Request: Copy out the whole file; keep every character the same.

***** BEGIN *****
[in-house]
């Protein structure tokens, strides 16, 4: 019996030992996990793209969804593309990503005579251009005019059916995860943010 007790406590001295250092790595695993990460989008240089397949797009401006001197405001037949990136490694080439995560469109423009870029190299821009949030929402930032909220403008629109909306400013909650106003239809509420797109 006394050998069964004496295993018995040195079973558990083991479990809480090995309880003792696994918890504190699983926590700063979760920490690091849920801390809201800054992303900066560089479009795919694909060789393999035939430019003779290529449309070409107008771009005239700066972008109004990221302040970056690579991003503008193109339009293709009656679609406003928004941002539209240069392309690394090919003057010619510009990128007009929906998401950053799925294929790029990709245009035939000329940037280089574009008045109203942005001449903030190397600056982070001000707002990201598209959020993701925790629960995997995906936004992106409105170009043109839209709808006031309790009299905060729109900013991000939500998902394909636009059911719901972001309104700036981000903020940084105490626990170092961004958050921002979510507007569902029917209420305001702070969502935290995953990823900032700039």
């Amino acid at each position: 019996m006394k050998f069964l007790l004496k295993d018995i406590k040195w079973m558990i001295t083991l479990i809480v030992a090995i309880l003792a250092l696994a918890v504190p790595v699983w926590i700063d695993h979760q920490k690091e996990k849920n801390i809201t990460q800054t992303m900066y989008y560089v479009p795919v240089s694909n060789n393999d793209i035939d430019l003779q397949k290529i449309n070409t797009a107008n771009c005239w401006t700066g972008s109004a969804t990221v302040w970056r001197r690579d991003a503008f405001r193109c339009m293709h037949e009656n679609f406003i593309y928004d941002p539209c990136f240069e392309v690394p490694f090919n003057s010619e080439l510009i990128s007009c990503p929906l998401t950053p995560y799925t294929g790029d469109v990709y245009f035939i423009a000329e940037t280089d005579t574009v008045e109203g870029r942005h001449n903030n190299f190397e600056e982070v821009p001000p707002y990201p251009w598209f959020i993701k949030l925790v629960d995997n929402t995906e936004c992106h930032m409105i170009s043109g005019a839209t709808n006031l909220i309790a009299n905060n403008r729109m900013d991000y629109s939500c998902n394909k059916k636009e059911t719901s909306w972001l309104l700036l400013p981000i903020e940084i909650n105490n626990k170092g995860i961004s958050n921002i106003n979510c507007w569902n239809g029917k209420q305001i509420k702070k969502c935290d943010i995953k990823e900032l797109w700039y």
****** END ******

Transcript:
[in-house]
């Protein structure tokens, strides 16, 4: 019996030992996990793209969804593309990503005579251009005019059916995860943010 007790406590001295250092790595695993990460989008240089397949797009401006001197405001037949990136490694080439995560469109423009870029190299821009949030929402930032909220403008629109909306400013909650106003239809509420797109 006394050998069964004496295993018995040195079973558990083991479990809480090995309880003792696994918890504190699983926590700063979760920490690091849920801390809201800054992303900066560089479009795919694909060789393999035939430019003779290529449309070409107008771009005239700066972008109004990221302040970056690579991003503008193109339009293709009656679609406003928004941002539209240069392309690394090919003057010619510009990128007009929906998401950053799925294929790029990709245009035939000329940037280089574009008045109203942005001449903030190397600056982070001000707002990201598209959020993701925790629960995997995906936004992106409105170009043109839209709808006031309790009299905060729109900013991000939500998902394909636009059911719901972001309104700036981000903020940084105490626990170092961004958050921002979510507007569902029917209420305001702070969502935290995953990823900032700039």
């Amino acid at each position: 019996m006394k050998f069964l007790l004496k295993d018995i406590k040195w079973m558990i001295t083991l479990i809480v030992a090995i309880l003792a250092l696994a918890v504190p790595v699983w926590i700063d695993h979760q920490k690091e996990k849920n801390i809201t990460q800054t992303m900066y989008y560089v479009p795919v240089s694909n060789n393999d793209i035939d430019l003779q397949k290529i449309n070409t797009a107008n771009c005239w401006t700066g972008s109004a969804t990221v302040w970056r001197r690579d991003a503008f405001r193109c339009m293709h037949e009656n679609f406003i593309y928004d941002p539209c990136f240069e392309v690394p490694f090919n003057s010619e080439l510009i990128s007009c990503p929906l998401t950053p995560y799925t294929g790029d469109v990709y245009f035939i423009a000329e940037t280089d005579t574009v008045e109203g870029r942005h001449n903030n190299f190397e600056e982070v821009p001000p707002y990201p251009w598209f959020i993701k949030l925790v629960d995997n929402t995906e936004c992106h930032m409105i170009s043109g005019a839209t709808n006031l909220i309790a009299n905060n403008r729109m900013d991000y629109s939500c998902n394909k059916k636009e059911t719901s909306w972001l309104l700036l400013p981000i903020e940084i909650n105490n626990k170092g995860i961004s958050n921002i106003n979510c507007w569902n239809g029917k209420q305001i509420k702070k969502c935290d943010i995953k990823e900032l797109w700039y």